The IKEA website uses cookies, which make the site simpler to use. Find out more about browser cookies.

You have disabled your cookies which means the IKEA website will not remember you as you browse through the site. Find out how to enable your cookies for a better experience

Currently, We have problems with our price updates, so the price displayed is not reliable. Please try again later to be sure that the price is correct.

Suppliers

Building good relationships

We want everyone to feel good about the products we sell, which is why we put a lot of work into our supplier relationships – and those relationships that reach beyond ours. There are about 600,000 people working for companies that directly supply IKEA around the world, and we want to be sure they are all treated fairly.

That’s why IWAY, the IKEA supplier code of conduct, was launched in 2000. IKEA suppliers are responsible for communicating IWAY to their sub-suppliers, and IKEA is supporting them in doing this. All suppliers must comply with IWAY requirements, otherwise they are phased out.
 
A woman in a cotton factory standing by an assembly line.

What is the IWAY standard?

The IKEA supplier code of conduct, the IWAY Standard, plays an important role in positive developments. It specifies minimum requirements relating to the environment, social impact and working conditions.

Suppliers are also required to perform audits of their own suppliers.

The IWAY Standard requirements include:
  • Prevention of child labour and support for young workers
  • Protection against forced or bonded labour
  • Right to non-discrimination
  • Right to freedom of association
  • At least minimum wages and overtime compensation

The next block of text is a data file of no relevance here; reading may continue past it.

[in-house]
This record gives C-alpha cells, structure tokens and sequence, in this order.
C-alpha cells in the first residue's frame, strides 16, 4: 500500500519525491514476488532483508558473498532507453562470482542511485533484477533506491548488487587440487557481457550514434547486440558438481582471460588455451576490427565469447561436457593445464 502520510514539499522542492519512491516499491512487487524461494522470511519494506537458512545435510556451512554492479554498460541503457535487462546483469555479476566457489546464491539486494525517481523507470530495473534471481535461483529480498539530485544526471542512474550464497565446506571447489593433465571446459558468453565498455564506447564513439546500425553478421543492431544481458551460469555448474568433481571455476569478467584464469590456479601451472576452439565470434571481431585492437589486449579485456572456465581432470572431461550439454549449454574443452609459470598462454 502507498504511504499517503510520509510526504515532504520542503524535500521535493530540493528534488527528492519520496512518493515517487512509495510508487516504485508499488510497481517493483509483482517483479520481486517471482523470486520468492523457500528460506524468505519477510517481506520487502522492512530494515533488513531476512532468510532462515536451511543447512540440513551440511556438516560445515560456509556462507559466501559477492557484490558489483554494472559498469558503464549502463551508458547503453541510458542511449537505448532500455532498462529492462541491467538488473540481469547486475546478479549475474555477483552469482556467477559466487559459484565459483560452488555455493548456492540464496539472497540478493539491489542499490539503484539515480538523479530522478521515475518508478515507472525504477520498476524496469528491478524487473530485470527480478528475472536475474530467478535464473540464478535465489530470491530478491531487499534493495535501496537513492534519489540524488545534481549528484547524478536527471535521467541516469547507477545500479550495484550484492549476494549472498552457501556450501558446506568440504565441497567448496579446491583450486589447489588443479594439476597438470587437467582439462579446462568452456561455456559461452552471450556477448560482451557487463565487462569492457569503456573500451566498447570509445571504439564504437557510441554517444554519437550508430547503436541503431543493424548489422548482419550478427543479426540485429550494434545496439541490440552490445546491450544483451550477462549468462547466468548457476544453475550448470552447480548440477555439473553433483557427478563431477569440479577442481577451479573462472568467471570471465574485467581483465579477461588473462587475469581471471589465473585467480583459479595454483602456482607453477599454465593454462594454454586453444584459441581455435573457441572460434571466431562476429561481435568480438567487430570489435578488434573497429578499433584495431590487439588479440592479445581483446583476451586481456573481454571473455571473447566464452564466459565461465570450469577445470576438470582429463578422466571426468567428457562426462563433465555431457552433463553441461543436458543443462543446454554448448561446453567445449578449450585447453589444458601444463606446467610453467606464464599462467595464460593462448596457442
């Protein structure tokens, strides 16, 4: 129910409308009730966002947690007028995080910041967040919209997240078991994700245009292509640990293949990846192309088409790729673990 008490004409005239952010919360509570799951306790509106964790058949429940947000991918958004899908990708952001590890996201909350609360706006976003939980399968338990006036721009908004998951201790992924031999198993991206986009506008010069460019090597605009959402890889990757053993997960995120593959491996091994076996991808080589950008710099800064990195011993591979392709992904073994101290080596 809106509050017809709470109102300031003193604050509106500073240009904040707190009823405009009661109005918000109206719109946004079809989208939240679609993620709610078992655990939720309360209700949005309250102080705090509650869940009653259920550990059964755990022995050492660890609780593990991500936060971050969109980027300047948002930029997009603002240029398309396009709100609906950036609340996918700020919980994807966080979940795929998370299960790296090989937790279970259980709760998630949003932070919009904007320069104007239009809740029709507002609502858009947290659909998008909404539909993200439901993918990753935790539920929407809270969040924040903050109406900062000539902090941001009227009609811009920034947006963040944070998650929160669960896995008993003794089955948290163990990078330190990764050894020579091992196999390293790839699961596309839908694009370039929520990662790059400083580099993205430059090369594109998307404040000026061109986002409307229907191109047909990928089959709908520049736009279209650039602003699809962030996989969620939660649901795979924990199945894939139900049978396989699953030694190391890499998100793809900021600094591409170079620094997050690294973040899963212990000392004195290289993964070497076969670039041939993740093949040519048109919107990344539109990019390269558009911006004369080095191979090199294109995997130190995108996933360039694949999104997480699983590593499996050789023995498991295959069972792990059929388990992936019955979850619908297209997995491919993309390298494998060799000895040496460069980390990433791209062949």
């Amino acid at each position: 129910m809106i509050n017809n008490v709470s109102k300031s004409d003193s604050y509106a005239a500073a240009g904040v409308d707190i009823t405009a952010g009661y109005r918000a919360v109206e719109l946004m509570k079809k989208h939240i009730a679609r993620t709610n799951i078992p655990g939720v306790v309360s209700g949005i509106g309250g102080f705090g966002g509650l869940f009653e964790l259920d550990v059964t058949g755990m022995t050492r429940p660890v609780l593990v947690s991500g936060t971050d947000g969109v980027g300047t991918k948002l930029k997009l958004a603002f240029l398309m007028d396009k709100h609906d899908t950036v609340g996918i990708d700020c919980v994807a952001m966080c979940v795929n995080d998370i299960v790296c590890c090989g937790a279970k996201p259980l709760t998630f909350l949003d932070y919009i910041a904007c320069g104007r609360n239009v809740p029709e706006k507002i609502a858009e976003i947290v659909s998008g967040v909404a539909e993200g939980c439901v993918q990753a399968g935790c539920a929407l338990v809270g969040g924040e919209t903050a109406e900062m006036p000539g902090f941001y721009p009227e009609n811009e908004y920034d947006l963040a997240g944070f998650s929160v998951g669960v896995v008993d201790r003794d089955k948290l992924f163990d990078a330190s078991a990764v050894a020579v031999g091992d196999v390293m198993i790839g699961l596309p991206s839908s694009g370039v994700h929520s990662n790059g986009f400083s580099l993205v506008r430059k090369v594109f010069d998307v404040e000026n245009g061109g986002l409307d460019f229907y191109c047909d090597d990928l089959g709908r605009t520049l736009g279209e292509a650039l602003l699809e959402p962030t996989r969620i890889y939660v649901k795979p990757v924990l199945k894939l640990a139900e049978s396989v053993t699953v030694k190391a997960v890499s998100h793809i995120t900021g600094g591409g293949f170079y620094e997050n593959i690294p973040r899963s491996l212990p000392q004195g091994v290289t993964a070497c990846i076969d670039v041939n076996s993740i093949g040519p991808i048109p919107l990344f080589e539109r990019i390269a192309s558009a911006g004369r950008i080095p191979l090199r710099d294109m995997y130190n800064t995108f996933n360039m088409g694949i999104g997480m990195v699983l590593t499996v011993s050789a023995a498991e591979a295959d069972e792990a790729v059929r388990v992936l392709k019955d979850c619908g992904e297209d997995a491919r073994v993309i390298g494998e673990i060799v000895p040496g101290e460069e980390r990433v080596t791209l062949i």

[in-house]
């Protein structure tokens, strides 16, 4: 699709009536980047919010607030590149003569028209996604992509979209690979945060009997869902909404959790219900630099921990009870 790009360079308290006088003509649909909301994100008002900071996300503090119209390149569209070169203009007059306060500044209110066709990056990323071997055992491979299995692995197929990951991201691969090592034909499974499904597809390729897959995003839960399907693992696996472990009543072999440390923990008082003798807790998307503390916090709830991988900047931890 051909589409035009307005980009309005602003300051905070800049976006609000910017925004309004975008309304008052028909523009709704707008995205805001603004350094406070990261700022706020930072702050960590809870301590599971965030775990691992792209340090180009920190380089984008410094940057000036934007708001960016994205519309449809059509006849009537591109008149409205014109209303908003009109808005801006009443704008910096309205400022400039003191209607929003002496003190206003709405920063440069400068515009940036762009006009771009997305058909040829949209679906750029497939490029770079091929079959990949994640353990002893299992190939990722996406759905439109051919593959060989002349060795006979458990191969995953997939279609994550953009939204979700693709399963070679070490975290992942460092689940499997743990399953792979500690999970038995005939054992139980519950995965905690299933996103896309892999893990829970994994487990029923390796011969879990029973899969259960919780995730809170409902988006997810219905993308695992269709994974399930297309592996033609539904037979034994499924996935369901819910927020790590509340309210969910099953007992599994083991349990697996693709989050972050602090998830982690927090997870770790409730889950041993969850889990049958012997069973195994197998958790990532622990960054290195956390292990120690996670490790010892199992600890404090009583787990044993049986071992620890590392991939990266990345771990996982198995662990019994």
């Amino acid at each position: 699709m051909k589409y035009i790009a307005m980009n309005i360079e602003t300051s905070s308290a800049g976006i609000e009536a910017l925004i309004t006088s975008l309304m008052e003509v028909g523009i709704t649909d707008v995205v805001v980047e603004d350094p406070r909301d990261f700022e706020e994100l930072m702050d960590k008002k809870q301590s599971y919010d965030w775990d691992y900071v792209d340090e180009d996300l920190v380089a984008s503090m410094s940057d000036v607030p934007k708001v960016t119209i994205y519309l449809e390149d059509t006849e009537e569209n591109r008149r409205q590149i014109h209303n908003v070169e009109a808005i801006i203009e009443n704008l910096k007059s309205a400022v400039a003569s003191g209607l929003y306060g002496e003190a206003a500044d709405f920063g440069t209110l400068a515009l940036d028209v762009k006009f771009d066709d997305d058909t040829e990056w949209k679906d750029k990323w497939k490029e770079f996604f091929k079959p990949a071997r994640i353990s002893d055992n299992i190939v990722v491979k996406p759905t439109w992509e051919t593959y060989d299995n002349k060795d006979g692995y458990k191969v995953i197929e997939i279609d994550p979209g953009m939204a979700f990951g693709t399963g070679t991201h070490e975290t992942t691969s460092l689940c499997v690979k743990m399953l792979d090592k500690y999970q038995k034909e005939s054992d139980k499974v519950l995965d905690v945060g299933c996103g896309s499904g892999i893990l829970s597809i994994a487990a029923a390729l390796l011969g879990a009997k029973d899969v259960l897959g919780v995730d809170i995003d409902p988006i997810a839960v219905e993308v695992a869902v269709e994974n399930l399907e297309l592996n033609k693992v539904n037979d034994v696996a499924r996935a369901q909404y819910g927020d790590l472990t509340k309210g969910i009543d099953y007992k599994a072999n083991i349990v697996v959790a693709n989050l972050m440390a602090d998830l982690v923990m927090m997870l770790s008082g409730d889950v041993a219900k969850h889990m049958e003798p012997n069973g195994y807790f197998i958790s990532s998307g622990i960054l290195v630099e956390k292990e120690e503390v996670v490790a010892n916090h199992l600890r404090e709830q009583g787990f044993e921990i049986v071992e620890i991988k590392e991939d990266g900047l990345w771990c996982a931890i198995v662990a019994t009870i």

• A safe and healthy work environment, preventing pollution to air, ground and water and work to reduce energy consumption.
 
 

Not just your ordinary rug

The TÅNUM rag rug is a great example of how we can bring together two of our core passions – reducing waste and creating a better everyday life. TÅNUM is made from leftover materials from the production of our fabric and quilt covers, and thereby no two rugs are alike. It’s also the kind of staple piece that has been around in Swedish homes for about 150 years.
The idea for the design came from young Finnish design student, Erik Bertell, who wanted to reinvent the rug in a more modern way. But, some great ideas don’t just stop there; they go a step further. Not only is the production of TÅNUM responsibly turning waste into a resource; skilled craftswomen in Bangladesh weave them. This provides the women with jobs, and a stable income. Watch the video for the full story about TÅNUM rug.
A man standing and pointing at a board with Indian writing on it while a group of men sit at desks watching him.

Working with wwf to improve cotton farmers’ lives

IKEA and WWF have worked successfully together on cotton farming issues for over a decade. As a result, an estimated 110,000 farmers in India, Pakistan, China and Turkey have started growing cotton in a more sustainable way. By using less chemical fertilizers and more natural alternatives to chemical pesticides, small-hold farmers can cut their costs while crops remain as good as before. The money they save might be used to invest in water-saving drip irrigation or perhaps in education for their children.